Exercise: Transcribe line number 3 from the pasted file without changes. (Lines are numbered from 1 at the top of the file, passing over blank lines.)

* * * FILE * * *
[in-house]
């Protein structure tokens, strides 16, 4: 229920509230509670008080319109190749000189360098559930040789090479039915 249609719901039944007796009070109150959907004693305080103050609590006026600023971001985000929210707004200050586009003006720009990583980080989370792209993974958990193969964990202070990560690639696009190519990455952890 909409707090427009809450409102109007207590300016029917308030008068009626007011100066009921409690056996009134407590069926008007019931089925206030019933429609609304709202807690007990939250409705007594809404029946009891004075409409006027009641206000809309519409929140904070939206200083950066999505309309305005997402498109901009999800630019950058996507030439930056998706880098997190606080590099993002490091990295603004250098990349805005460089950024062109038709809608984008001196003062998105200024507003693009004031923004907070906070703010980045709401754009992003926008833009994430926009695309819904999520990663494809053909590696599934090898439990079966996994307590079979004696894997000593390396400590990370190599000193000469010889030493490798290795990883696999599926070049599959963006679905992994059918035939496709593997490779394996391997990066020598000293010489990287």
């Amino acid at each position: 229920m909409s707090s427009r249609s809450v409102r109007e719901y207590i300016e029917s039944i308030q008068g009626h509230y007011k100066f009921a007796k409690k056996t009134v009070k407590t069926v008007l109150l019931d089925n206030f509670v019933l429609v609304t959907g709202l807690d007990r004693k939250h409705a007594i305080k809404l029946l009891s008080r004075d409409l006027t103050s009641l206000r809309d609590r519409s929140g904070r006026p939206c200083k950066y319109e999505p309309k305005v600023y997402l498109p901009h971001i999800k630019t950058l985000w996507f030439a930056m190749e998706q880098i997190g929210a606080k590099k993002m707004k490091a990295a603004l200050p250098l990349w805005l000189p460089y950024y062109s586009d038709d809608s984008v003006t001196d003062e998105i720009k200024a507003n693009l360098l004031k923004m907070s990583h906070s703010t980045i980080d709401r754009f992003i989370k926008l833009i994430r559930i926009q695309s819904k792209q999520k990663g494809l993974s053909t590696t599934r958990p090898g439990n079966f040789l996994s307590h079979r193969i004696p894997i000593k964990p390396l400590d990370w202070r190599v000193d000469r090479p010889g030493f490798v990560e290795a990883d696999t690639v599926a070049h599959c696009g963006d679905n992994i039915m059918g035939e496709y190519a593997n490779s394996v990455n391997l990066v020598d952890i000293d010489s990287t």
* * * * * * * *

């Amino acid at each position: 229920m909409s707090s427009r249609s809450v409102r109007e719901y207590i300016e029917s039944i308030q008068g009626h509230y007011k100066f009921a007796k409690k056996t009134v009070k407590t069926v008007l109150l019931d089925n206030f509670v019933l429609v609304t959907g709202l807690d007990r004693k939250h409705a007594i305080k809404l029946l009891s008080r004075d409409l006027t103050s009641l206000r809309d609590r519409s929140g904070r006026p939206c200083k950066y319109e999505p309309k305005v600023y997402l498109p901009h971001i999800k630019t950058l985000w996507f030439a930056m190749e998706q880098i997190g929210a606080k590099k993002m707004k490091a990295a603004l200050p250098l990349w805005l000189p460089y950024y062109s586009d038709d809608s984008v003006t001196d003062e998105i720009k200024a507003n693009l360098l004031k923004m907070s990583h906070s703010t980045i980080d709401r754009f992003i989370k926008l833009i994430r559930i926009q695309s819904k792209q999520k990663g494809l993974s053909t590696t599934r958990p090898g439990n079966f040789l996994s307590h079979r193969i004696p894997i000593k964990p390396l400590d990370w202070r190599v000193d000469r090479p010889g030493f490798v990560e290795a990883d696999t690639v599926a070049h599959c696009g963006d679905n992994i039915m059918g035939e496709y190519a593997n490779s394996v990455n391997l990066v020598d952890i000293d010489s990287t």